The following appeared in a memo to the Saluda town council from the town’s business manager.
“Research indicates that those who exercise regularly are hospitalized less than half as often as those who don’t exercise. By providing a well-equipped gym for Saluda’s municipal employees, we should be able to reduce the cost of our group health insurance coverage by approximately 50% and thereby achieve a balanced town budget.”
1. There is no causal relationship between the development of the employees' health and the provision of a well-equipped gym.
2. Therefore, the reduction of the cost of group health insurance coverage expected by the author is not guaranteed.
3. Even if the provision of the gym can cause a reduction of the cost, no one can rely on it to achieve a balanced town budget since the health incidents occur very randomly.
In this memo Saluda’s business manager recommends that the town provide a gym for its employees as a means of balancing the town’s budget. The manager reasons that since studies show that people who exercise regularly are hospitalized less than half as often than those who don’t exercise, Saluda could save approximately 50% on the cost of its group health insurance coverage by providing its employees with a well-equipped gym. The savings on insurance would balance the town’s budget. The manager’s argument is unconvincing because it rests on several unsupported and dubious assumptions.
First, the manager assumes that Saluda’s employees will exercise regularly if a well-equipped facility is provided for them. This assumption is questionable since the mere fact that a gym is made available for employee use is no guarantee that they will avail themselves of it at all, let alone on a regular basis.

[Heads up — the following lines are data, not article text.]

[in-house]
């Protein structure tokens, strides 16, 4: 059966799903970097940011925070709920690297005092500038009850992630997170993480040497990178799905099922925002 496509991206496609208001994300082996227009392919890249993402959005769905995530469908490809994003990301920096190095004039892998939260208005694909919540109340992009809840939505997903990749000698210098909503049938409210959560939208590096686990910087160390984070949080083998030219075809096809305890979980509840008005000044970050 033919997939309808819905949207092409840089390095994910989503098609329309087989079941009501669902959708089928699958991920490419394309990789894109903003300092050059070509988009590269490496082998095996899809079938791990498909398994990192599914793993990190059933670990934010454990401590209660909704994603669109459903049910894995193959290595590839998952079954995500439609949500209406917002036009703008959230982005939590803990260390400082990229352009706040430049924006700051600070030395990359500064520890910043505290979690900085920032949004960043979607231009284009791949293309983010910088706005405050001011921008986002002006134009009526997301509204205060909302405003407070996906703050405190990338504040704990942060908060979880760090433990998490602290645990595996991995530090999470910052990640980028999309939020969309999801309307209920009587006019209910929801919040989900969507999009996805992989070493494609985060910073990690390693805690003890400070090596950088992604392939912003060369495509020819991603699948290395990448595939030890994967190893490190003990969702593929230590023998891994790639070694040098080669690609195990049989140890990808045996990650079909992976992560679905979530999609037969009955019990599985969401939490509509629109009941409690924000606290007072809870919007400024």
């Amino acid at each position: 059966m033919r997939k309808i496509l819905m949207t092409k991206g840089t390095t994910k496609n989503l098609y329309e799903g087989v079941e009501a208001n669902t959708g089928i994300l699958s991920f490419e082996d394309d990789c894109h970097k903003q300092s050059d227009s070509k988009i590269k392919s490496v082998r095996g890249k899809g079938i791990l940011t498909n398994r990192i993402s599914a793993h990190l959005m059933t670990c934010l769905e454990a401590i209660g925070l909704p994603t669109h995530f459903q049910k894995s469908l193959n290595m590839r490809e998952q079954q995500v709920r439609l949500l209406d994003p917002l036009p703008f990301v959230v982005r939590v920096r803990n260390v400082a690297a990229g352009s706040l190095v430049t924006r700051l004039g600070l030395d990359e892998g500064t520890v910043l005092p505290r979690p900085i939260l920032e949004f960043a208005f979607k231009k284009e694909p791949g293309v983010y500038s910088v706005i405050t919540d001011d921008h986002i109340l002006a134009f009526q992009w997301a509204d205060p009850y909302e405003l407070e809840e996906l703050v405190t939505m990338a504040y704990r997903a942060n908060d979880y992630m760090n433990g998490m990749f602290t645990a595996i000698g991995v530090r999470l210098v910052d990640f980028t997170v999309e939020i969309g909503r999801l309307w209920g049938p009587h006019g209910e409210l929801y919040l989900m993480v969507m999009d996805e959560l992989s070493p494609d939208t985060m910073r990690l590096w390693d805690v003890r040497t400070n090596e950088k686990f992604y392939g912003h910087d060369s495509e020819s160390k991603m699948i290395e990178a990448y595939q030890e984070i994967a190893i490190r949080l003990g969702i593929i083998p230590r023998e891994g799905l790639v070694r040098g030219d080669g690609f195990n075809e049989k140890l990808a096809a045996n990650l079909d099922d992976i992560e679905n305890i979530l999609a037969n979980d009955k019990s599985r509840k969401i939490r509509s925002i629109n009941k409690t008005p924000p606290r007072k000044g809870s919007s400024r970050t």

Second, the manager assumes that Saluda’s employees do not exercise regularly. Once again, the manager offers no support for this crucial assumption. Obviously, if all of Sauda’s employees already engage in daily exercise, the hospitalization rate will be unaffected by equipping an exercise facility and no savings will be realized on the group health insurance.
Third, the manager assumes that there is a direct relation between the hospitalization rate for employees and the cost of their group health insurance such that a reduction in the hospitalization rate will result in a corresponding reduction in the cost of insurance. While this may turn out to be true, the manager has failed to offer any evidence for this claim.
Finally, the manager assumes that the cost of building a well-equipped exercise facility will not negate the savings realized on the group health insurance. Until evidence has been provided to show that this is not the case, the manager’s plan is unacceptable.
In conclusion, the business manager’s proposal to provide an exercise facility as a means of balancing Saluda’s budget is not convincing. To strengthen the argument, evidence would have to be provided for each of the assumptions listed in the previous analysis.